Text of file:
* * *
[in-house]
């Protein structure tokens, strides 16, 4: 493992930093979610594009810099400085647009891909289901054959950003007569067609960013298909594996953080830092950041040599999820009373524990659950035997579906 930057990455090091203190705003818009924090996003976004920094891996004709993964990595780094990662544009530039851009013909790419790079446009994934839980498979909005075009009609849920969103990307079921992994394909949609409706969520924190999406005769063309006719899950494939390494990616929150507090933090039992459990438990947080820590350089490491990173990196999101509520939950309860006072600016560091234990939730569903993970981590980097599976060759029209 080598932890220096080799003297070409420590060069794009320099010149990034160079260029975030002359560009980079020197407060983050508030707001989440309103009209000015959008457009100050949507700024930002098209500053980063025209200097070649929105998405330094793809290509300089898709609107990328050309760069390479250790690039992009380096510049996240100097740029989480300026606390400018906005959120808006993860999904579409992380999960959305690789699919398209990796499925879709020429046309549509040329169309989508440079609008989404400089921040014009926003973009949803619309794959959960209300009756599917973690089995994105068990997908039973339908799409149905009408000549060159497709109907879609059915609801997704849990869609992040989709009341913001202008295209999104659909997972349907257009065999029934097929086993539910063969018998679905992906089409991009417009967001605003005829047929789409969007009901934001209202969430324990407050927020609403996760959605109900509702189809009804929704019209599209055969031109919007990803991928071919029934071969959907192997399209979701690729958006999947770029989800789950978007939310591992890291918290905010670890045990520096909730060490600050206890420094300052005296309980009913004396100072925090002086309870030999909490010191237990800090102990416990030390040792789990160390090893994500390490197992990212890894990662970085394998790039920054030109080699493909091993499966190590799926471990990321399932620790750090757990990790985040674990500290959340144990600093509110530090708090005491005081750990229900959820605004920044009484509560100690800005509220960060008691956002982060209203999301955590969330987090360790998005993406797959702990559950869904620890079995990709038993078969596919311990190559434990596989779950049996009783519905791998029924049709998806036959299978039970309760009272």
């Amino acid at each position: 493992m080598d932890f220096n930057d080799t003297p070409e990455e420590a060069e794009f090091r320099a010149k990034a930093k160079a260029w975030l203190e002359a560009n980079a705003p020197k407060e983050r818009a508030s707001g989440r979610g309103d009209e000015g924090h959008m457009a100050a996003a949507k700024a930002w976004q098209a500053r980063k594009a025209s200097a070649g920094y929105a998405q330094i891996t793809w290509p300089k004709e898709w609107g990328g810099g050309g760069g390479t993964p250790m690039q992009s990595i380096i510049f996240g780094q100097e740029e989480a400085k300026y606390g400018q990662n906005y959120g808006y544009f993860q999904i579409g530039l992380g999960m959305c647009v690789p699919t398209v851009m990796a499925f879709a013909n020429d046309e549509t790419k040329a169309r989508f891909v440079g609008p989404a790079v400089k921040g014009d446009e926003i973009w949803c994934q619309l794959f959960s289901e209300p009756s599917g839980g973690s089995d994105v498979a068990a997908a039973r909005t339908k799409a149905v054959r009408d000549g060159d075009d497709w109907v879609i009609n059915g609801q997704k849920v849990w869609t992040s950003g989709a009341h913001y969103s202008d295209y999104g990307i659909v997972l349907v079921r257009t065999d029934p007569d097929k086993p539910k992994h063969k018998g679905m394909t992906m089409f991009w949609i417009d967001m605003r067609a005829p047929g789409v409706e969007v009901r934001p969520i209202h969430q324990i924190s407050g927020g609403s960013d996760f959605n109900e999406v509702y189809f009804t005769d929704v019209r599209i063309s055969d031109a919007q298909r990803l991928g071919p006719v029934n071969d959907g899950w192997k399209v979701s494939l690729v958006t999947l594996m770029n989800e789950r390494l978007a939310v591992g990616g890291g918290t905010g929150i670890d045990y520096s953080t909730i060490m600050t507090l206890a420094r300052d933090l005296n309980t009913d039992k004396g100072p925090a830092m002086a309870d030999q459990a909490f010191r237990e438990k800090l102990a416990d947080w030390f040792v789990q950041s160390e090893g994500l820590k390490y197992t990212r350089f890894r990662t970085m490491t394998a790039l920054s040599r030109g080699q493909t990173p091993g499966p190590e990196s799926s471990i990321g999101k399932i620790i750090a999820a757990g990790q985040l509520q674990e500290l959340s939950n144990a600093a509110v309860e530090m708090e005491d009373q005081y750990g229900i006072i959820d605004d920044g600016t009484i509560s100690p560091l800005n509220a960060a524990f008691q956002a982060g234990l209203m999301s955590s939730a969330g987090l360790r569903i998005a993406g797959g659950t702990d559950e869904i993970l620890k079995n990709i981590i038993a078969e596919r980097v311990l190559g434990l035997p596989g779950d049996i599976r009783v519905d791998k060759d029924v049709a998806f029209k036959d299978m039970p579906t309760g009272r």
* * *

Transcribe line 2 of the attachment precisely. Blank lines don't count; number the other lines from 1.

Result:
């Protein structure tokens, strides 16, 4: 493992930093979610594009810099400085647009891909289901054959950003007569067609960013298909594996953080830092950041040599999820009373524990659950035997579906 930057990455090091203190705003818009924090996003976004920094891996004709993964990595780094990662544009530039851009013909790419790079446009994934839980498979909005075009009609849920969103990307079921992994394909949609409706969520924190999406005769063309006719899950494939390494990616929150507090933090039992459990438990947080820590350089490491990173990196999101509520939950309860006072600016560091234990939730569903993970981590980097599976060759029209 080598932890220096080799003297070409420590060069794009320099010149990034160079260029975030002359560009980079020197407060983050508030707001989440309103009209000015959008457009100050949507700024930002098209500053980063025209200097070649929105998405330094793809290509300089898709609107990328050309760069390479250790690039992009380096510049996240100097740029989480300026606390400018906005959120808006993860999904579409992380999960959305690789699919398209990796499925879709020429046309549509040329169309989508440079609008989404400089921040014009926003973009949803619309794959959960209300009756599917973690089995994105068990997908039973339908799409149905009408000549060159497709109907879609059915609801997704849990869609992040989709009341913001202008295209999104659909997972349907257009065999029934097929086993539910063969018998679905992906089409991009417009967001605003005829047929789409969007009901934001209202969430324990407050927020609403996760959605109900509702189809009804929704019209599209055969031109919007990803991928071919029934071969959907192997399209979701690729958006999947770029989800789950978007939310591992890291918290905010670890045990520096909730060490600050206890420094300052005296309980009913004396100072925090002086309870030999909490010191237990800090102990416990030390040792789990160390090893994500390490197992990212890894990662970085394998790039920054030109080699493909091993499966190590799926471990990321399932620790750090757990990790985040674990500290959340144990600093509110530090708090005491005081750990229900959820605004920044009484509560100690800005509220960060008691956002982060209203999301955590969330987090360790998005993406797959702990559950869904620890079995990709038993078969596919311990190559434990596989779950049996009783519905791998029924049709998806036959299978039970309760009272």